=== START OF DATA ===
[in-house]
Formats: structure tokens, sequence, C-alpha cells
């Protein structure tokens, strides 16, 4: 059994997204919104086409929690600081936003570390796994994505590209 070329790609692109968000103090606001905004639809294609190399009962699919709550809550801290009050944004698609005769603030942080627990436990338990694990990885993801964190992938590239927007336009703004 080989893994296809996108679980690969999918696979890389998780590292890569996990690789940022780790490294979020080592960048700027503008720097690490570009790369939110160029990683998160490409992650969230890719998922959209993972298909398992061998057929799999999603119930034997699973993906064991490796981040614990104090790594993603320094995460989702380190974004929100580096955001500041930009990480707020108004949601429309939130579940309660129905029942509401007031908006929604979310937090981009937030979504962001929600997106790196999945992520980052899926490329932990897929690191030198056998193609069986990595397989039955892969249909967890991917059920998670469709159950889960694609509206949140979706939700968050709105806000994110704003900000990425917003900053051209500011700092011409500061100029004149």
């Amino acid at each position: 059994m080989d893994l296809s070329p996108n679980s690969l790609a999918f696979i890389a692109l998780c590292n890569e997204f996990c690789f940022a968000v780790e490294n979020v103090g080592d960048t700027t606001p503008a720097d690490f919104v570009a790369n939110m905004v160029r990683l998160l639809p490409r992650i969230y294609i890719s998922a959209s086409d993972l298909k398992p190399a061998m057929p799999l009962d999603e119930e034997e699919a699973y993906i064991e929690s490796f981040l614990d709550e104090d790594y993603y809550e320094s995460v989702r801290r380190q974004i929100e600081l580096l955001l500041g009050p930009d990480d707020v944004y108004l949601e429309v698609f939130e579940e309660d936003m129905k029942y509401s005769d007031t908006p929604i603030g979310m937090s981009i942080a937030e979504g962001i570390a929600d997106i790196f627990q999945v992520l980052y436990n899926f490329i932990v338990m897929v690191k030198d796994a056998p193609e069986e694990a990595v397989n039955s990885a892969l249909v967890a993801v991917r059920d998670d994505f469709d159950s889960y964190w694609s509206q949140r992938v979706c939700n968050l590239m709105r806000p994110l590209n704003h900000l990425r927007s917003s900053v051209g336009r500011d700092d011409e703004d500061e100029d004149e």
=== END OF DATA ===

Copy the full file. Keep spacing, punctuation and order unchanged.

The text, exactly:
[in-house]
Formats: structure tokens, sequence, C-alpha cells
């Protein structure tokens, strides 16, 4: 059994997204919104086409929690600081936003570390796994994505590209 070329790609692109968000103090606001905004639809294609190399009962699919709550809550801290009050944004698609005769603030942080627990436990338990694990990885993801964190992938590239927007336009703004 080989893994296809996108679980690969999918696979890389998780590292890569996990690789940022780790490294979020080592960048700027503008720097690490570009790369939110160029990683998160490409992650969230890719998922959209993972298909398992061998057929799999999603119930034997699973993906064991490796981040614990104090790594993603320094995460989702380190974004929100580096955001500041930009990480707020108004949601429309939130579940309660129905029942509401007031908006929604979310937090981009937030979504962001929600997106790196999945992520980052899926490329932990897929690191030198056998193609069986990595397989039955892969249909967890991917059920998670469709159950889960694609509206949140979706939700968050709105806000994110704003900000990425917003900053051209500011700092011409500061100029004149």
């Amino acid at each position: 059994m080989d893994l296809s070329p996108n679980s690969l790609a999918f696979i890389a692109l998780c590292n890569e997204f996990c690789f940022a968000v780790e490294n979020v103090g080592d960048t700027t606001p503008a720097d690490f919104v570009a790369n939110m905004v160029r990683l998160l639809p490409r992650i969230y294609i890719s998922a959209s086409d993972l298909k398992p190399a061998m057929p799999l009962d999603e119930e034997e699919a699973y993906i064991e929690s490796f981040l614990d709550e104090d790594y993603y809550e320094s995460v989702r801290r380190q974004i929100e600081l580096l955001l500041g009050p930009d990480d707020v944004y108004l949601e429309v698609f939130e579940e309660d936003m129905k029942y509401s005769d007031t908006p929604i603030g979310m937090s981009i942080a937030e979504g962001i570390a929600d997106i790196f627990q999945v992520l980052y436990n899926f490329i932990v338990m897929v690191k030198d796994a056998p193609e069986e694990a990595v397989n039955s990885a892969l249909v967890a993801v991917r059920d998670d994505f469709d159950s889960y964190w694609s509206q949140r992938v979706c939700n968050l590239m709105r806000p994110l590209n704003h900000l990425r927007s917003s900053v051209g336009r500011d700092d011409e703004d500061e100029d004149e």